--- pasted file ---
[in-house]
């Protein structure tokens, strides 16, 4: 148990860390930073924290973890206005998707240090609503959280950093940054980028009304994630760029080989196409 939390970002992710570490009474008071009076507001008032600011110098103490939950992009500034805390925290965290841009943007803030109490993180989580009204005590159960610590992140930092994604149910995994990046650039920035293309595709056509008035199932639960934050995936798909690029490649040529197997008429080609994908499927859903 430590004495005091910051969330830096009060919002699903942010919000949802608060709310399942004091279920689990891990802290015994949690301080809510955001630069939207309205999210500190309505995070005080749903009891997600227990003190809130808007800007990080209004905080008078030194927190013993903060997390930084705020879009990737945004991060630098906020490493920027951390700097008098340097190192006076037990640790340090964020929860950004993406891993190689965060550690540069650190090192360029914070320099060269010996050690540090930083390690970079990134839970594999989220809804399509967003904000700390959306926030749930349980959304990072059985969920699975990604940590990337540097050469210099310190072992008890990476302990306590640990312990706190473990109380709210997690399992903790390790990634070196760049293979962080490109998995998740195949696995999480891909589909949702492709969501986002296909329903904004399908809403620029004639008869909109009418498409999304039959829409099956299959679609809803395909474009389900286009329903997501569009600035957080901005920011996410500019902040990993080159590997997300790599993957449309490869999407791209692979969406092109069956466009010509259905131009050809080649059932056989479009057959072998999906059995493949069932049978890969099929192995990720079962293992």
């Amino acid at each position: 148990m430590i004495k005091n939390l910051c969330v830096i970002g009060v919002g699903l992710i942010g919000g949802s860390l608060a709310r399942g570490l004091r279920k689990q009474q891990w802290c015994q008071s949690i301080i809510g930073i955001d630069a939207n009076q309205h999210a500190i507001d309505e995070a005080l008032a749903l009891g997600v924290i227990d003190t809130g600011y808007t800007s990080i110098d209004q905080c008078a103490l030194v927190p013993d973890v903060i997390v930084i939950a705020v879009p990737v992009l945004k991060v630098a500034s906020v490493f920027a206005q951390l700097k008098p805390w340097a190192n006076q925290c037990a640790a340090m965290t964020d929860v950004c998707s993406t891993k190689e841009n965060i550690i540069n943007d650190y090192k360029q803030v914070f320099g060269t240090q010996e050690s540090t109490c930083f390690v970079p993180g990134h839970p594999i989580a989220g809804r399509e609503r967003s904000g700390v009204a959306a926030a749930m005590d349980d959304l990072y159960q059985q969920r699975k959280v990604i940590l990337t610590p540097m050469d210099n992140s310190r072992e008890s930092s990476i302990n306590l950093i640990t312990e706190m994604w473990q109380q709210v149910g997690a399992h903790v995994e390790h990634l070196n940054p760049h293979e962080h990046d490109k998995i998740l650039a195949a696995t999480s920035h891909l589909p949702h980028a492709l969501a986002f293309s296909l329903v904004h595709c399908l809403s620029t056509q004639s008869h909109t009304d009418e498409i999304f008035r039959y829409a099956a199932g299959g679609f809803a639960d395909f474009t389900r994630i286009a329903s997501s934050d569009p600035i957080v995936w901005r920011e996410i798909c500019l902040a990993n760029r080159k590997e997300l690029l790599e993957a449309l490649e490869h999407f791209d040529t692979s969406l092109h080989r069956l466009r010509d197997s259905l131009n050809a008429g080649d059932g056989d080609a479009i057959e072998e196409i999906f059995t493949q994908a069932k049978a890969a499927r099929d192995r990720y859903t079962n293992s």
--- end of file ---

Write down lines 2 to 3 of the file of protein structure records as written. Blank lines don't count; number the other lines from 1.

């Protein structure tokens, strides 16, 4: 148990860390930073924290973890206005998707240090609503959280950093940054980028009304994630760029080989196409 939390970002992710570490009474008071009076507001008032600011110098103490939950992009500034805390925290965290841009943007803030109490993180989580009204005590159960610590992140930092994604149910995994990046650039920035293309595709056509008035199932639960934050995936798909690029490649040529197997008429080609994908499927859903 430590004495005091910051969330830096009060919002699903942010919000949802608060709310399942004091279920689990891990802290015994949690301080809510955001630069939207309205999210500190309505995070005080749903009891997600227990003190809130808007800007990080209004905080008078030194927190013993903060997390930084705020879009990737945004991060630098906020490493920027951390700097008098340097190192006076037990640790340090964020929860950004993406891993190689965060550690540069650190090192360029914070320099060269010996050690540090930083390690970079990134839970594999989220809804399509967003904000700390959306926030749930349980959304990072059985969920699975990604940590990337540097050469210099310190072992008890990476302990306590640990312990706190473990109380709210997690399992903790390790990634070196760049293979962080490109998995998740195949696995999480891909589909949702492709969501986002296909329903904004399908809403620029004639008869909109009418498409999304039959829409099956299959679609809803395909474009389900286009329903997501569009600035957080901005920011996410500019902040990993080159590997997300790599993957449309490869999407791209692979969406092109069956466009010509259905131009050809080649059932056989479009057959072998999906059995493949069932049978890969099929192995990720079962293992």
């Amino acid at each position: 148990m430590i004495k005091n939390l910051c969330v830096i970002g009060v919002g699903l992710i942010g919000g949802s860390l608060a709310r399942g570490l004091r279920k689990q009474q891990w802290c015994q008071s949690i301080i809510g930073i955001d630069a939207n009076q309205h999210a500190i507001d309505e995070a005080l008032a749903l009891g997600v924290i227990d003190t809130g600011y808007t800007s990080i110098d209004q905080c008078a103490l030194v927190p013993d973890v903060i997390v930084i939950a705020v879009p990737v992009l945004k991060v630098a500034s906020v490493f920027a206005q951390l700097k008098p805390w340097a190192n006076q925290c037990a640790a340090m965290t964020d929860v950004c998707s993406t891993k190689e841009n965060i550690i540069n943007d650190y090192k360029q803030v914070f320099g060269t240090q010996e050690s540090t109490c930083f390690v970079p993180g990134h839970p594999i989580a989220g809804r399509e609503r967003s904000g700390v009204a959306a926030a749930m005590d349980d959304l990072y159960q059985q969920r699975k959280v990604i940590l990337t610590p540097m050469d210099n992140s310190r072992e008890s930092s990476i302990n306590l950093i640990t312990e706190m994604w473990q109380q709210v149910g997690a399992h903790v995994e390790h990634l070196n940054p760049h293979e962080h990046d490109k998995i998740l650039a195949a696995t999480s920035h891909l589909p949702h980028a492709l969501a986002f293309s296909l329903v904004h595709c399908l809403s620029t056509q004639s008869h909109t009304d009418e498409i999304f008035r039959y829409a099956a199932g299959g679609f809803a639960d395909f474009t389900r994630i286009a329903s997501s934050d569009p600035i957080v995936w901005r920011e996410i798909c500019l902040a990993n760029r080159k590997e997300l690029l790599e993957a449309l490649e490869h999407f791209d040529t692979s969406l092109h080989r069956l466009r010509d197997s259905l131009n050809a008429g080649d059932g056989d080609a479009i057959e072998e196409i999906f059995t493949q994908a069932k049978a890969a499927r099929d192995r990720y859903t079962n293992s």